Trump in Nine Lines

Trump in Nine Lines-FeaturedImage
Image by Mike Licht. Creative Commons license; credit Mike Licht, NotionsCapital.com
Image by Mike Licht. Creative Commons license; credit Mike Licht, NotionsCapital.com

People think coarseness means emotional honesty.1
People think emotional honesty means factual accuracy.2
People think being rude means being right.3

Trump in Nine Lines-1

(Source: Gage Skidmore CC)

People think right comes from loud.4
People think loud means strong.5
People think being a leader means being a bully.6

Trump in Nine Lines-2

(Source: Gage Skidmore CC)

People think bullies make good protectors7
People think good protectors should be aggressors8
People want an abusive father for president.9

Trump in Nine Lines-3

(Source: Donkey Hotey CC)

 1. “I don’t care what his actual positions are. I don’t care if he says the wrong thing. He says what’s on his mind. He gives honest answers rather than prepared answers. This is more important than anything any candidate has done in years.”
(“Mark Cuban summarized Donald Trump’s appeal in just 43 words”, The Washington Post)

 2. “Perhaps the most striking comment of the day was (Trump’s) recounting of the Sept. 11 attacks as he talked about the security landscape since the Paris massacre: “Hey, I watched when the World Trade Center came tumbling down. And I watched in Jersey City, New Jersey, where thousands and thousands of people were cheering as that building was coming down. Thousands of people were cheering.””
(“Donald Trump Calls for Surveillance of ‘Certain Mosques’ and a Syrian Refugee Database”, NYTimes)

3. “He says what he means, whether people like it or not,” said J.P. Forshee of Trenton, Georgia. “Trump is his own man. Not got anybody telling him what to do.”
(“Trump backers hate “political correctness.” That’s why gaffes don’t hurt him.”, Vox)
“Interestingly, a lot of Trump’s political act seems lifted from bully-wrestlers. A clear influence is “Ravishing” Rick Rude, an Eighties champ whose shtick was to insult the audience.”
(“How America Made Donald Trump Unstoppable”, Rolling Stone)

4. “Humility won’t help you get ahead, according to a study which found that loud and opinionated people are taken more seriously even when they are wrong.” (“Being loud ‘more important than being right'”, The Telegraph) Though this study pertained to Twitter, one could easily extrapolate such an assertion onto Trump.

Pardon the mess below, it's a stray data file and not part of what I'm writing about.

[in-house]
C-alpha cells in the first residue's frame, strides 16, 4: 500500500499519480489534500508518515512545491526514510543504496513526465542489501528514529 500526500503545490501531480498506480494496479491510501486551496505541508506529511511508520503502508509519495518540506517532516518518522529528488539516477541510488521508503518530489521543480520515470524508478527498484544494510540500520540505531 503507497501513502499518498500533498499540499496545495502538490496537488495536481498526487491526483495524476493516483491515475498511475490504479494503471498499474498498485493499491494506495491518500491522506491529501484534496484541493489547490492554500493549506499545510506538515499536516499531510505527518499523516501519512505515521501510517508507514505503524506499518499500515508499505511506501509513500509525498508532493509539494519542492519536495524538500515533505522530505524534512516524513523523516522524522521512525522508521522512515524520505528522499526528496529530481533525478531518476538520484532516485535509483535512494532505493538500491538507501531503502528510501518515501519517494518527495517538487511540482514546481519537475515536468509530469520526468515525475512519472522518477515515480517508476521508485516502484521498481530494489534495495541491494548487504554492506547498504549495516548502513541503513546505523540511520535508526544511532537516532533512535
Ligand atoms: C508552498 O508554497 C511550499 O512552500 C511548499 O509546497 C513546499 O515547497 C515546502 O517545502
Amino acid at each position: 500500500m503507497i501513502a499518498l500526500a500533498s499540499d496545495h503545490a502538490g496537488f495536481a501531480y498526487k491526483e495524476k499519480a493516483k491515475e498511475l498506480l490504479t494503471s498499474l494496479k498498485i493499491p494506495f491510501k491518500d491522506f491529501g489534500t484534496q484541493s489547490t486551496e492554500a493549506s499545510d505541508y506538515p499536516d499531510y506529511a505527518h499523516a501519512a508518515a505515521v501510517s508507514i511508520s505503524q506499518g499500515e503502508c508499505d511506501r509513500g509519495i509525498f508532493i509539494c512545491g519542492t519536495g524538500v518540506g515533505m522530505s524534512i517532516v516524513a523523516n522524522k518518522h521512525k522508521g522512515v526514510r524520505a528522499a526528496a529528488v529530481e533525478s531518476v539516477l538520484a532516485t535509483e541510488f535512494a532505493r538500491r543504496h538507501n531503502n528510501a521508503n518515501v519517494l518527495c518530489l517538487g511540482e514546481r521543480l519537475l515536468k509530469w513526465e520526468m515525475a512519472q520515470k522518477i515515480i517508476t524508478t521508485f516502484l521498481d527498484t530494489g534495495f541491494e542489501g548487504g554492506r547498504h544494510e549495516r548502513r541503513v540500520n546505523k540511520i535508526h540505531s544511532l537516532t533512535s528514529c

5. Indeed, for Trump, Twitter seems like a natural home away from home: “…Mr. Trump has mastered Twitter in a way no candidate for president ever has, unleashing and redefining its power as a tool of political promotion, distraction, score-settling and attack — and turning a 140-character task that other candidates farm out to young staff members into a centerpiece of his campaign.” (“Pithy, Mean and Powerful: How Donald Trump Mastered Twitter for 2016”, New York Times)

6. “A liberal defender of Trump, former CNN host Piers Morgan, agrees: “He’s a smart, cunning, alert showman who knows what it takes to win.””(“Trump the Teenage Bully”, National Review)

7. Well, at least he does. (“Trump Strong: The GOP front-runner’s first ad wants to scare you into thinking he is the only one who can keep you safe.”, Slate)

“He will make you safe. He will give you health care. He will give you jobs. He will build a wall. Protecting you is his prime directive.”
(“Donald Trump: The Protector”, Atlantic)

“”When people are insecure, they’d rather have somebody who is strong and wrong than someone who’s weak and right,” (Bill) Clinton said (when asked for an explanation for those who did not understand why Bush and the Republicans had picked up congressional seats after the 2002 election).” (“‘Strong and Wrong vs. Weak and Right'”, Real Clear Politics)

8. “When you get these terrorists, you have to take out their families. They care about their lives, don’t kid yourself. But they say they don’t care about their lives. You have to take out their families.(“Trump on ISIS: ‘You have to take out their families’”, MSNBC)

9. (“The rise of American authoritarianism”, Vox)

H. A. Eugene

Words and music.

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